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San Luis Coastal is concerned about teen vaping 

The number of students who are vaping is increasing in the San Luis Coastal Unified School District, according to the results from two student surveys.

click to enlarge YOUNG ADDICTION San Luis Coastal raises concerns over reports that 30 percent of its 11th graders have vaped more than once. - FILE PHOTO BY JAYSON MELLOM
  • File Photo By Jayson Mellom
  • YOUNG ADDICTION San Luis Coastal raises concerns over reports that 30 percent of its 11th graders have vaped more than once.

"Today, we are seeing something far different and much more troubling than anything I've seen before: the clever introduction of vaping into the mainstream culture among students," district Superintendent Eric Prater wrote in a blog post about the surveys.

During a Nov. 15 district board meeting, San Luis Coastal released the results of its California Healthy Kids Survey and Youth Truth Survey—administered to all seventh, ninth, and 11th grade students. The surveys showed that approximately 30 percent of 11th graders report having vaped more than four times and 11 percent have vaped while at school.

"In other words, they are struggling with addiction. I expect this number is actually higher than reported given my conversations with our site leaders," Prater wrote.

At the November meeting, San Luis Obispo High School Principal Leslie O'Connor provided a handful of vaping products that have been confiscated since the beginning of the school year, including JUULs, Sourins, and vape pens.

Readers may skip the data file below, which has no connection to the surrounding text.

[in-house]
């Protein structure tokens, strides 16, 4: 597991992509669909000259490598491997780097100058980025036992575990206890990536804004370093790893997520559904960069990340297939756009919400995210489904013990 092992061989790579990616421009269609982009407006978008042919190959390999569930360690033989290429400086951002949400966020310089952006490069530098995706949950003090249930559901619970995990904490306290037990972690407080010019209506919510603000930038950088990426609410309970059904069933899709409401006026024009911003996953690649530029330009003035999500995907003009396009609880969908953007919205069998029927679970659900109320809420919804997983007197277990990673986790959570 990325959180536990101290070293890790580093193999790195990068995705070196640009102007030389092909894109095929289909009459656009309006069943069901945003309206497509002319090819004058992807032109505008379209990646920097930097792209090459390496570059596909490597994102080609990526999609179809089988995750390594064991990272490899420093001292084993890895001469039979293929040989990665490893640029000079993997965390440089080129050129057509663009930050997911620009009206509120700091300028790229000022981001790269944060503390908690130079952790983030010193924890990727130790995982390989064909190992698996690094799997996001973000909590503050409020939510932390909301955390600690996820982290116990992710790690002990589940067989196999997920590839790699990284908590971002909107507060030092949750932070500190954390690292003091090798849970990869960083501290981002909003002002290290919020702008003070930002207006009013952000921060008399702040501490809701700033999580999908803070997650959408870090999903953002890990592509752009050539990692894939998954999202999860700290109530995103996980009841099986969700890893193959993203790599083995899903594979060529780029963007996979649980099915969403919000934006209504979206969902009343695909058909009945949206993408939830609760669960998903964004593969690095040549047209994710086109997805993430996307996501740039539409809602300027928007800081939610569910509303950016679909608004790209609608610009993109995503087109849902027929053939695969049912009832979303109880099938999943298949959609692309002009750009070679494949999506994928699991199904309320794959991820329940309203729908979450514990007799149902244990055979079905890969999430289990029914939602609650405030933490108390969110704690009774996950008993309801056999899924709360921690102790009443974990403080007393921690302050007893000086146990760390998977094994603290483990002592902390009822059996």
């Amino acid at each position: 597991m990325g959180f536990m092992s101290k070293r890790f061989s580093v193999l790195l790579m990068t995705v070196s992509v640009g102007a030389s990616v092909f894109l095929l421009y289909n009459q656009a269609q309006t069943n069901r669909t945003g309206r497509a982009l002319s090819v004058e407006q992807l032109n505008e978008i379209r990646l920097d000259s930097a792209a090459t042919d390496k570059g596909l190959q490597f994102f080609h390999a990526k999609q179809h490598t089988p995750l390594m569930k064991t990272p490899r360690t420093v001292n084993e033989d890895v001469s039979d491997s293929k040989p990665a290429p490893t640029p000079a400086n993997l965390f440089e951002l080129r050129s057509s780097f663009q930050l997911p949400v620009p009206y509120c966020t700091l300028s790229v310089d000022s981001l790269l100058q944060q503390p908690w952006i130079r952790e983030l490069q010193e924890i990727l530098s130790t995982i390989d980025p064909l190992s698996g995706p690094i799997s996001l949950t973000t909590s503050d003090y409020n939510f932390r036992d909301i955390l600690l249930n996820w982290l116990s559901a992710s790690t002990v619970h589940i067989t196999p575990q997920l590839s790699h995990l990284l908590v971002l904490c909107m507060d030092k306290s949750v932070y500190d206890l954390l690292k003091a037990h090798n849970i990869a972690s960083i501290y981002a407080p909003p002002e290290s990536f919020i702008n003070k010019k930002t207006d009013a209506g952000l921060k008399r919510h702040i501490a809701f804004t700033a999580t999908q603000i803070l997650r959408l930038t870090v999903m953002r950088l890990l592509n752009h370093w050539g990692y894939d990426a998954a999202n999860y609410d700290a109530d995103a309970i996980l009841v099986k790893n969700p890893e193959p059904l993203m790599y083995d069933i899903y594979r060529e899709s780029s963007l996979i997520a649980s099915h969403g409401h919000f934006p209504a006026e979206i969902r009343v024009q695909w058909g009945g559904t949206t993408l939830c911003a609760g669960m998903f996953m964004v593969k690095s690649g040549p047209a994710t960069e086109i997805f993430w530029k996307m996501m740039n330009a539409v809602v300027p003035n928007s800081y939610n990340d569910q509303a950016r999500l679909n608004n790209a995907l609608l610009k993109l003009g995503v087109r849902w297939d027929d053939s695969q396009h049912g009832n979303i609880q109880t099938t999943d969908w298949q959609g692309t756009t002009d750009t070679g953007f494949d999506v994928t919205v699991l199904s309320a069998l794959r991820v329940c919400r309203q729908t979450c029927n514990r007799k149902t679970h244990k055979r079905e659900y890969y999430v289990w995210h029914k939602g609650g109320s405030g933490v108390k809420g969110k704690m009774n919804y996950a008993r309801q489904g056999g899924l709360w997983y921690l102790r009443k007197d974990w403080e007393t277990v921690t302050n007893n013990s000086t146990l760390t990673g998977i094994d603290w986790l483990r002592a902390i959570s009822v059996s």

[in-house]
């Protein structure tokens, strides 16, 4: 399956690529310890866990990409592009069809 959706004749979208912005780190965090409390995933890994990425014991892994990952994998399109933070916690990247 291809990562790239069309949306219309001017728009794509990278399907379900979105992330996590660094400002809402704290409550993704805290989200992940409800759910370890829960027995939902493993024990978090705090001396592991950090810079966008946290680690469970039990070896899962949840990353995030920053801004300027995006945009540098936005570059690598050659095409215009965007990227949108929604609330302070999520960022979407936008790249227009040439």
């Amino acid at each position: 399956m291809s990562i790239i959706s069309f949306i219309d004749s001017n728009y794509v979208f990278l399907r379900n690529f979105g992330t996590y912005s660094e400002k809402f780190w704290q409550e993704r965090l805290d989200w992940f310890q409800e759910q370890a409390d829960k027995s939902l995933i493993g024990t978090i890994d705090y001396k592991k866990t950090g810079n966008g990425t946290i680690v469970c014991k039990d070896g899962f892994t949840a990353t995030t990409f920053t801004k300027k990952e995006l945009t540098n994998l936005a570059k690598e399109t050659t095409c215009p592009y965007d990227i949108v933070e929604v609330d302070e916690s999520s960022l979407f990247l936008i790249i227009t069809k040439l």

"These students say they can't get through class without using and are addicted to the product," O'Connor said.

The school implemented new measures for disciplining students who have been caught vaping. The first offense requires Saturday school, a call to parents, and confiscation; the second requires a one-day suspension, call home, confiscation, and encouragement to visit counseling; and the third results in a three-day suspension and mandated drug and alcohol counseling, along with a parent call and confiscation.

According to the U.S. Food and Drug Administration, the results of a 2018 National Youth Tobacco Survey showed that more than 3.6 million middle and high school students were e-cigarette users in 2018, a dramatic increase of more than 1.5 million students since 2017.

The report goes on to say the survey suggests that the rise in e-cigarette use is likely due to the recent popularity of certain types of e-cigarettes, such as JUUL.

JUUL is cartridge-based and can be used discreetly because of its resemblance to a slim USB—a flash drive.

Vapes and e-ciagrettes deliver nicotine to the body through inhalation without the tobacco smell that comes with it—some nicotine cartridges come in flavors camouflaging the tobacco smell. The cartridges can hold nicotine or liquid THC.

For now San Luis Coastal is working with site administrators and parent leaders to schedule public forums to begin discussions with parents, staff, and students on how to respond to the issue.

Lucia Mar Unified School District's results of the California Healthy Kids Survey reported that 16 percent of the district's 11th graders have vaped or used an e-cigarette four or more times. Δ

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